12. Question about drying: how long does it take to dry with a shower rack? Is a fan used?

    passt schon oder? :p http://www.youtube.com/watch?v=ya1Ev1g9hKo very fitting!

  13. LOVE this method. My 6 year old now loves “helping” with the laundry. We also use the grape stomping method in the tub though didnt think of putting it to music. I believe we will do this in the future. It started also when I didnt have enough change for the laundromat but now it’s just easier. I dont have to worry about my delicates getting burned if I’m not paying attention. I’ll have to try the in-the-shower method as well, as right now I’m not sure our “rinse” cycle is as effective as it could be. But hey, somewhat clean is better than ewwwwwwww…what’s that smell any day!! I’ve also traveled around Europe – mostly the former Soviet block and I’ve not once seen a dryer…washers yes but no dryers. I think partly it has to do with not having a way to ventilate out of those Soviet constructed buildings, partly for money reasons, but mostly because they’re just not as lazy as us machine dependent people…LOL nor do they have nearly as much laundry. Their wardrobe is drastically less bulky than ours. Everything generally goes with everything (even if it doesnt really go together) and it gets worn more than once before getting washed.

  14. The defiinitely beats the laundry mat. I usually pay at least 30$ each time I go.

    TIP: I wash usually most things in the tub and hang to dry. Usually my shirts and jeans are a little stiff – I go to the laundry mat and just do a quick tumble in the dryer to make my clothes soft. It’s an extra $1.00 if you prefer snuggle soft clothes!!

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  19. i have never even thought of the grape stomping method! I’m moving to a space with a backyard (but no washer) finally so I am definitely going to try this out!

  20. Ummm, is it just me or doesn’t anybody rinse the clothes and then give than a few minutes in water with some fabric softner so they aren’t all crunchy when they dry???

  21. I just moved out on my own and currently only make money from selling partygalz products(if anyone interested contactme) and I dont have enough money to buy a big apt so my house has no way to hook up a w/d thats when I started doing this I do exactly what you said in the article except when the clothes are wet I spray a little febreeze on them to make them smell extra fresh and also so they dont smell like the outdoors. Thank you for posting such an amazing article you litteraly save me hundreds…lol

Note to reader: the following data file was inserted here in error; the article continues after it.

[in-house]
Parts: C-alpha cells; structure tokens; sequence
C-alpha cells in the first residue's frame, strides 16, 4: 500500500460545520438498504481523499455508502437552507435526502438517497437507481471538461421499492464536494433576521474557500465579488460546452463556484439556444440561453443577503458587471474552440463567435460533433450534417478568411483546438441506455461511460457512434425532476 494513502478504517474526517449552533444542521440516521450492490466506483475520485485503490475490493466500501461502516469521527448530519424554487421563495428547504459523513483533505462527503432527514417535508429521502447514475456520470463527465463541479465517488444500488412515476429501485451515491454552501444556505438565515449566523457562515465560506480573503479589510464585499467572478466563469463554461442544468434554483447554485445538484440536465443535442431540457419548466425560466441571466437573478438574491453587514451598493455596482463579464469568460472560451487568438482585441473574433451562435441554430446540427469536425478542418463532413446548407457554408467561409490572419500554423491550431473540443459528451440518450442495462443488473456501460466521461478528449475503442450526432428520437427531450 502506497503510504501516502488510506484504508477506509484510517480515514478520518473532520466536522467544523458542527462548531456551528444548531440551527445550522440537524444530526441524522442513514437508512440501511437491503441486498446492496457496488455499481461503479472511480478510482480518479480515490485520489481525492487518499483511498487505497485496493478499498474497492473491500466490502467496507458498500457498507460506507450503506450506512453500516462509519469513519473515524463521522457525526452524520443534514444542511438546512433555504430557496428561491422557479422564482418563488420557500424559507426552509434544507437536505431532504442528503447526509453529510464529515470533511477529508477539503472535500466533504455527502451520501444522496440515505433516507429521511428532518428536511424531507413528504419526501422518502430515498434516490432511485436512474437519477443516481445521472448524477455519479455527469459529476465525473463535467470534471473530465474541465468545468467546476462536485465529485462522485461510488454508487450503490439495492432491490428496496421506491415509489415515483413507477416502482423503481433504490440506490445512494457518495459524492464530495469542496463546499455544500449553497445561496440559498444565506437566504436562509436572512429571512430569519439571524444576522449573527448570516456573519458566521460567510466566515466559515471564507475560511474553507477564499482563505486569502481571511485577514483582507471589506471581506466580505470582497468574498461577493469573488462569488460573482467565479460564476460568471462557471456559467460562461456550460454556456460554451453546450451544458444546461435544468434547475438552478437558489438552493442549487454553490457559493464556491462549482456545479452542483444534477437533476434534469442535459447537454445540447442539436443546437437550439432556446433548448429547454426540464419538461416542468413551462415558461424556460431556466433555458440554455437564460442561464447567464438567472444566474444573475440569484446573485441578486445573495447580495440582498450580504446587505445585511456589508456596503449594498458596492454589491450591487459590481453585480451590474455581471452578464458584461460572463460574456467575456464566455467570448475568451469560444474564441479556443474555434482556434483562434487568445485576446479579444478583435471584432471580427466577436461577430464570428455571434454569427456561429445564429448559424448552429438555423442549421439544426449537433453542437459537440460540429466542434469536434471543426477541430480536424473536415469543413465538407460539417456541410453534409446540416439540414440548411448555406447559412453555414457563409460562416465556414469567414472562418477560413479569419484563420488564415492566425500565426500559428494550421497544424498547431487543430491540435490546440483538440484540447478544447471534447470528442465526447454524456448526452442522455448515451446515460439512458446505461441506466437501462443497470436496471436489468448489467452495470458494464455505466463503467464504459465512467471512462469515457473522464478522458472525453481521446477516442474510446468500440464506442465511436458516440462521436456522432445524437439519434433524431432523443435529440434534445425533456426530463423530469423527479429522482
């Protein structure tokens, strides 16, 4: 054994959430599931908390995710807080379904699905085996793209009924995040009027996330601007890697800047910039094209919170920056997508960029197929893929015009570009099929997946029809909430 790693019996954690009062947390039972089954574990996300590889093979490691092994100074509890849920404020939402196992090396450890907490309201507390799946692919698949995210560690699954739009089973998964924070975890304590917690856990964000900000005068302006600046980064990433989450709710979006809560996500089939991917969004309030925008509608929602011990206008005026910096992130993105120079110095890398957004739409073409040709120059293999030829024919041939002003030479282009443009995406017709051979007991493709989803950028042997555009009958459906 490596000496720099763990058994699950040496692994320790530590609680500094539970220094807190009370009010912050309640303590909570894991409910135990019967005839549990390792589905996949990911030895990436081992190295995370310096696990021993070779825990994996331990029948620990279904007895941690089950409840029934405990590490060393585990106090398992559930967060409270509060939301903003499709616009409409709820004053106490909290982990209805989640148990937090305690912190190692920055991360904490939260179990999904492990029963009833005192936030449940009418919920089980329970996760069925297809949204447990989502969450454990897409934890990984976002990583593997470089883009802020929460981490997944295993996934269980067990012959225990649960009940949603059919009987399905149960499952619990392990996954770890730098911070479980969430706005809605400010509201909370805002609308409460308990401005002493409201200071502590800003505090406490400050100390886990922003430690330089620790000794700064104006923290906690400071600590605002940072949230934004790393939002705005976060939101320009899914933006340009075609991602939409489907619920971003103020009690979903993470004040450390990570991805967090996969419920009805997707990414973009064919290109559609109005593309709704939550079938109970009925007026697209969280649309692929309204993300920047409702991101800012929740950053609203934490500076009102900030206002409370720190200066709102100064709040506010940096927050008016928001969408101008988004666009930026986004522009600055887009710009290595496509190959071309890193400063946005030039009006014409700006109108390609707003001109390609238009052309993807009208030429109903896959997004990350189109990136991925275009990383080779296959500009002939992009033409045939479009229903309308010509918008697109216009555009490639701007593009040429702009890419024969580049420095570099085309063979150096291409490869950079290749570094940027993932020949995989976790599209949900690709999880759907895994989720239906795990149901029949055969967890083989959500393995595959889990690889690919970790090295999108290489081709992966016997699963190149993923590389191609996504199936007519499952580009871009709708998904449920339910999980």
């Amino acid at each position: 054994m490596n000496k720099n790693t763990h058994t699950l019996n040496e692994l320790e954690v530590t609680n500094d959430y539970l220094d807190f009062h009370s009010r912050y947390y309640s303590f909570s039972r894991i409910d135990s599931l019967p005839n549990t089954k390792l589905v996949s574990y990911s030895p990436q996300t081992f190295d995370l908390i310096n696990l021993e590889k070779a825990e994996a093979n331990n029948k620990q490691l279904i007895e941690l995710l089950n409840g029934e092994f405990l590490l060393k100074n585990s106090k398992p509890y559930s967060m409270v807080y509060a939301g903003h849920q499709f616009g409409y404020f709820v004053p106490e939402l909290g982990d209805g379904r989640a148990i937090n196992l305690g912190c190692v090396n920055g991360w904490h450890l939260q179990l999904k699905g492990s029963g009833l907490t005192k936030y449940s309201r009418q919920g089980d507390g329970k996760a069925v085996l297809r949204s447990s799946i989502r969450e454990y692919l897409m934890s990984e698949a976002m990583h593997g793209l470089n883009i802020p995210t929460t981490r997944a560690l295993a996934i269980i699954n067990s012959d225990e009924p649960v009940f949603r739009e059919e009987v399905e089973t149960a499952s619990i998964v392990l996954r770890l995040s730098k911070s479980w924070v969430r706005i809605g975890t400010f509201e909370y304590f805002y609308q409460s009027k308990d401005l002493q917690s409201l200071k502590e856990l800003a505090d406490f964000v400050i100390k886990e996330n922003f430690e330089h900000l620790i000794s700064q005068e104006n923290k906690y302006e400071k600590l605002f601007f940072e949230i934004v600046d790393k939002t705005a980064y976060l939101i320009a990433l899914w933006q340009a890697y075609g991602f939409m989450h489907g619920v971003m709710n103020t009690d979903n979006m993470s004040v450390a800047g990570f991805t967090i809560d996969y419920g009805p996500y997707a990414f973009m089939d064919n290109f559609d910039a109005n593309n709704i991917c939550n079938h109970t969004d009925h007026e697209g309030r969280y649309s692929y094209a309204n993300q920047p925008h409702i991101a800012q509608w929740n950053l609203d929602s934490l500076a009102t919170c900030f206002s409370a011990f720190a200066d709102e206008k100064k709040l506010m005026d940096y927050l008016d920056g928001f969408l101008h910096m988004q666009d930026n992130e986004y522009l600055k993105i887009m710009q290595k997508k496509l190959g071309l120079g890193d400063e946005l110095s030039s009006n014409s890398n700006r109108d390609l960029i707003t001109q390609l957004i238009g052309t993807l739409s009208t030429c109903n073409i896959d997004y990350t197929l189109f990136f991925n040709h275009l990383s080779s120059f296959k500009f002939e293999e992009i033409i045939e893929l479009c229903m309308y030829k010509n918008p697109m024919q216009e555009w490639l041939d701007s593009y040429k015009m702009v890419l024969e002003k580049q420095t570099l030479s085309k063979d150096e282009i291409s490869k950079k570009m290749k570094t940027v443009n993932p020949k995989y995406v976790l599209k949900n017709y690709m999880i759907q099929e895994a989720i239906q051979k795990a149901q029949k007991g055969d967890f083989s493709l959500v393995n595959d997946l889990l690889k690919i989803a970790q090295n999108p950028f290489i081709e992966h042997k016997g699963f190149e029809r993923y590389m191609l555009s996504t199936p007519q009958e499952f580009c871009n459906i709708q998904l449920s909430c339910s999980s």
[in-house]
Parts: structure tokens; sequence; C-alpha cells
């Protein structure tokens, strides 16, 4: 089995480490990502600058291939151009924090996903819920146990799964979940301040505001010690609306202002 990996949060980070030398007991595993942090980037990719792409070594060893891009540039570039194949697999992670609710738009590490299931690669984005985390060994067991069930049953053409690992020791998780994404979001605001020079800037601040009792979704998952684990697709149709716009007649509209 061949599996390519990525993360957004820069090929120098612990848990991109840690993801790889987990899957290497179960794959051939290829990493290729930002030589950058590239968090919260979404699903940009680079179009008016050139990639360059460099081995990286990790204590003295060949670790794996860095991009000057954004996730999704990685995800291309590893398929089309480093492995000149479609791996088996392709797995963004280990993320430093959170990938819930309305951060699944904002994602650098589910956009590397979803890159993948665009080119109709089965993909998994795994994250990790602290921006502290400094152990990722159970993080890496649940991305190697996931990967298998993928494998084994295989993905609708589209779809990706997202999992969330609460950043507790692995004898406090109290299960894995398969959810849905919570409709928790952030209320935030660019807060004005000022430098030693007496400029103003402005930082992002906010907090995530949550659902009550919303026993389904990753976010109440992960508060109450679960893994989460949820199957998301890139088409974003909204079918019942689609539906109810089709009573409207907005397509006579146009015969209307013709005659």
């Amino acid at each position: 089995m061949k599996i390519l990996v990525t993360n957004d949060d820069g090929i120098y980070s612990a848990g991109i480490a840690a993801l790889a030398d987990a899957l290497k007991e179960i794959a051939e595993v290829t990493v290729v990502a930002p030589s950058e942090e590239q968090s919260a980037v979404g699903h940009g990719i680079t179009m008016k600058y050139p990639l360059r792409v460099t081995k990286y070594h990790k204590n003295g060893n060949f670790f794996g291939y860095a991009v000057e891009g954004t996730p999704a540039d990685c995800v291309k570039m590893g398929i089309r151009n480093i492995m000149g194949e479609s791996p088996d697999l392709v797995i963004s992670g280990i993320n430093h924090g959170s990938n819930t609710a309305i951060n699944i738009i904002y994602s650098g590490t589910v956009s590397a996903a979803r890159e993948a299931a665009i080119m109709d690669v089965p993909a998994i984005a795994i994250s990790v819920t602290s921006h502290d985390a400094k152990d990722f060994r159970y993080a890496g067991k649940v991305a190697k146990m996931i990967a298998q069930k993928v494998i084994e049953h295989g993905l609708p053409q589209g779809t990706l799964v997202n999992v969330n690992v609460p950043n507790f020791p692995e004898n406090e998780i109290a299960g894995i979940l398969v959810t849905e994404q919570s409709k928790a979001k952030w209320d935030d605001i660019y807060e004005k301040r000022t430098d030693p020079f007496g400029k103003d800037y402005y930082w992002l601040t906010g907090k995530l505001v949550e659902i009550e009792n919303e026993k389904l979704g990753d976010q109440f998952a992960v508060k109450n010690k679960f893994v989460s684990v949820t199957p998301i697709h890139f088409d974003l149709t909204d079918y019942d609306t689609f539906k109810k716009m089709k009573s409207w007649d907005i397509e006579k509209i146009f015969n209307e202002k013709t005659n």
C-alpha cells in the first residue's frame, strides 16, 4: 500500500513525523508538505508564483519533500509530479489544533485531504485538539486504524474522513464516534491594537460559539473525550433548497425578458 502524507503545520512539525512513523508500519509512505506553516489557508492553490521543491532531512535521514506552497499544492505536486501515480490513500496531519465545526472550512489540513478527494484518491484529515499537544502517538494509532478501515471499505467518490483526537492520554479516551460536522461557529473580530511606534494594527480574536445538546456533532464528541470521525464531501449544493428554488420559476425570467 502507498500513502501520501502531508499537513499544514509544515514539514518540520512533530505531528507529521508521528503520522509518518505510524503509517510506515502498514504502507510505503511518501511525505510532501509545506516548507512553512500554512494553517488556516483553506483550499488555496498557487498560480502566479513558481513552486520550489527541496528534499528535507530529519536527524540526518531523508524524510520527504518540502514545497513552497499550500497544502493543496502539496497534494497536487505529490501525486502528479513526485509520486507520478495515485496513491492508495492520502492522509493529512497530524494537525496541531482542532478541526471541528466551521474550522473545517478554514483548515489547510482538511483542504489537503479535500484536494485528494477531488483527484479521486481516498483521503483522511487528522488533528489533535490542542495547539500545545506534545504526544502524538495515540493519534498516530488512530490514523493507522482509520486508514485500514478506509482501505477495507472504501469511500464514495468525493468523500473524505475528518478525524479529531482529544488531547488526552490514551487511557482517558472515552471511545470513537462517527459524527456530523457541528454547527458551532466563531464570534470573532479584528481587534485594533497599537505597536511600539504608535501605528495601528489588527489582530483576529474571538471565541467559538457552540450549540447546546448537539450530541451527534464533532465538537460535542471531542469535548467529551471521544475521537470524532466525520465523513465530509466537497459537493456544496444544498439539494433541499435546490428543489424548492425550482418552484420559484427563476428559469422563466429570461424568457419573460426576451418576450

22. my mom used to do this with all our “nicer” clothes so they won’t stretch out in the washing machine (since we’ve always had the standard top loading kind and they just twist everything around). Now that I’ve moved out and am lacking money. I am giving this a go again. Laundromats are way to expensive. The only reason I would go is to use their dryer for towels so they’re fluffy :D

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  24. Thank you so much for your pointers. I’ve been trying to do it in my nyc apartment as well! And couldn’t figure out how to shrink my pants back.

  25. Our washer has failed us and I did not want to spend the day at the laundromat. So I actually looked up washing clothes in the bathtub and I had no idea that it is actually done all the time. My two girls 9 and 11 had a blast. We loved it and they have been asking if we can do more clothes.

  26. Wow! This brings back memories for me. As a child, I grew up in a poor family and we had to wash our clothes in the bathtub like this. Only we didn’t use a bucket, we just filled the basin/tub with scolding, boiling water from the fireplace or gas stove and mix the lye detergent with some Borax. Then you put the laundry in, take a stick and agitate it. Leave them soaking for an hour then empty the tub/basin and pour cold water to rinse while stomping on the clothes. Our feet and toes were so wrinkled! Lol and Mamaw was able to give us a bath while washing clothes. Now that’s a woman! Haha

  27. Senior w/ arthritis and cracked ribs so can’t get downstairs to use the building’s terrible and terribly expensive washer and dryer. Have to be careful of balance so won’t try the nice-sounding grape-stomping method mentioned to agitate clothes. Alternate agitator: our dollar store sells sponge mops for one dollar so I tried one as an agitator. Sponge part fell off immediately, so I duct-taped the metal squeezer part back against the handle and that left a perfect lightweight agitator with no sponge on it, which is working very well for bucket-loads of wash in the tub, and you can store the new “mop” behind the bathroom door, takes up no room. My problem is how to get the water out of the clothes well enough not to steam up my little apartment now in winter in Minnesota, when I have arthritic wrists? Was looking online for an oldfashioned hand wringer but don’t see any. The British centrigul spinners are too small and way too expensive. I intend to spend no more than ten dollars for a solution! Any ideas? I have some plastic milk crates I currently use to drip dry the worst of it, one upside down then one on top I just empty the bucket of clothes into, and wait. Will next try using a smaller milk crate inside the normal-sized one and pressing down, but again, the cracked ribs don’t allow much pushing. Silly problem, but I like clean clothes.